Most of us hope to engage in meaningful, loving, and supportive relationships with other individuals. For example, it’s the hope that the 42% of people who feel more romantic on vacation would be traveling with someone who they can count on and in any situation and with whom they have a healthy partnership. But the reality is that there are far too many Americans who justifiably feel unsafe with their romantic partners and family members.
Domestic violence, which is categorized as an assault that is alleged to have occurred between people who have some type of domestic relationship. And according to the U.S. Centers for Disease Control and Prevention, domestic violence is a likely a major factor in the lives of people you know. In fact, nearly one in five adult women and one in seven adult men report having experienced severe physical violence from an intimate partner in their lifetime — and that doesn’t even account for those who don’t feel empowered to come forward and share their stories.
What’s more, those who do have the strength to come forward and to hold their abusers accountable may often find that pursuing a court case proves difficult. In many situations, domestic violence cases (along with rape cases and other types of cases) may be dismissed due to lack of evidence. New Jersey state court data, for instance, shows that roughly 80% of all domestic violence cases were dismissed in 2014 for that reason. Documentation of evidence in these kinds of cases can be notoriously challenging, but Sheri Kurdakul decided she wanted to do something to change that.
Kardakul founded VictimsVoice, a website with an accompanying app, three years ago. The purpose of VictimsVoice is to provide a digital diary of sorts, allowing victims of domestic violence to document incidents in a way that’s safe and admissible in court. The service encrypts the data and permanently stores it on the app’s servers (rather than the user’s own device), and ensures that data meets the Daubert standard for court of law admissibility.
As Kardakul explained in an interview with NJTechWeekly.com, “Most victims never make it [to court] as cases because they are too traumatized to remember the details needed to withstand cross-examination. What did you have for lunch 10 days ago? What was the weather like? Can you remember without looking at your calendar? If you cannot recall this, then how is a victim supposed to remember something that happened when they are trying to stay safe, protect their kids and pets — months, even years in the past? That’s the problem we solve. We help them to ‘#Record2Remember,’ and give them a legal voice.”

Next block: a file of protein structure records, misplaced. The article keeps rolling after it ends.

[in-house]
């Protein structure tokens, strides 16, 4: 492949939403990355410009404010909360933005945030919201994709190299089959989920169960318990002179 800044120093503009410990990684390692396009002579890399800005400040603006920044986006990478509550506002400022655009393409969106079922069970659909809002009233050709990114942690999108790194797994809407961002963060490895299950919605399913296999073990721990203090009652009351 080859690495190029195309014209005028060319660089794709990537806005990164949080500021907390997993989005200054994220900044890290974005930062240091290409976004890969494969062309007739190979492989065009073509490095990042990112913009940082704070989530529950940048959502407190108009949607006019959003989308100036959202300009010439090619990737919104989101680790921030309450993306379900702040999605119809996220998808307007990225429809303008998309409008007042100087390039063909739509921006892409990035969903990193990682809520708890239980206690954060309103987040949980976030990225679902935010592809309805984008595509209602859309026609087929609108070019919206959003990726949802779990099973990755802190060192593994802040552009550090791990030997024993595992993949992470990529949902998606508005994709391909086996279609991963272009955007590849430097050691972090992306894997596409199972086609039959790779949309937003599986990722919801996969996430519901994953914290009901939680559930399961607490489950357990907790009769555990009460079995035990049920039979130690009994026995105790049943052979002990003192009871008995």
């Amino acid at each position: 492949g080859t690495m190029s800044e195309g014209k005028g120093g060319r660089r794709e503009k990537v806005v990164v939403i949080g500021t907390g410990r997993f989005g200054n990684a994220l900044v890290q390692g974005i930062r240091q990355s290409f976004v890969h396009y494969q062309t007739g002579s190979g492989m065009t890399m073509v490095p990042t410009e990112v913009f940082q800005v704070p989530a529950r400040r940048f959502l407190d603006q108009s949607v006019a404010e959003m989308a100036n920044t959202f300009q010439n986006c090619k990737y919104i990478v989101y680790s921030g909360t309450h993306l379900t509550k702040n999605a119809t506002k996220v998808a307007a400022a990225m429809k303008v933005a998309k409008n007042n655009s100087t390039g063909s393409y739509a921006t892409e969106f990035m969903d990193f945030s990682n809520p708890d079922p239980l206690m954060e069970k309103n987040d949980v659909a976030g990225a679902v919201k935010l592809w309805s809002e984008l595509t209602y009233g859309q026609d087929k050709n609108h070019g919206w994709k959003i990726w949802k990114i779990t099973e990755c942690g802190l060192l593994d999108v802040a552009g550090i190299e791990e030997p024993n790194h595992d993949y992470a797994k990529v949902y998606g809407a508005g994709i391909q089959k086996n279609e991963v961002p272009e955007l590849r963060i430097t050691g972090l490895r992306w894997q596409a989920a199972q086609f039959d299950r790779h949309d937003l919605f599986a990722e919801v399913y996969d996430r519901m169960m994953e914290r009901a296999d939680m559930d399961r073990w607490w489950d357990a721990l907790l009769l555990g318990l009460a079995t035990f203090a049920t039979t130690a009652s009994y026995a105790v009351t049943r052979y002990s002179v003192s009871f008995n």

The VictimsVoice app was just launched in June of this year, but it’s already catching on with law enforcement and attorneys. One Morris County, New Jersey police lieutenant, who is a survivor of domestic violence herself, is now working with VictimsVoice as the organization’s new law enforcement advisor. And according to Kardakul, at least one of the state’s top family law firms has joined VictimsVoice’s Partner Program. Since there are approximately 1,315,561 lawyers in the entire United States, this partnership could be merely one of many that could change how domestic violence cases are documented and prosecuted.
VictimsVoice does operate on an annual subscription basis, which may admittedly make the service somewhat inaccessible to many of the nation’s most vulnerable men and women in need. However, the $39.95 charge is actually a licensing fee that permits users to upload and store documentation (including photos). Subscriptions can even be given in the form of a gift card, and the website notes that those who cannot afford the licensing fee may be able to obtain one at no cost through their partners. The app also has the capability to provide a records receipt to the user’s lawyer or another individual, which would grant permission to that person to access records.
Although the VictimsVoice app won’t necessarily make pursuing domestic violence cases a walk in the park, digital tools like these can make it easier and safer for survivors to provide accurate documentation and to maintain control over their cases.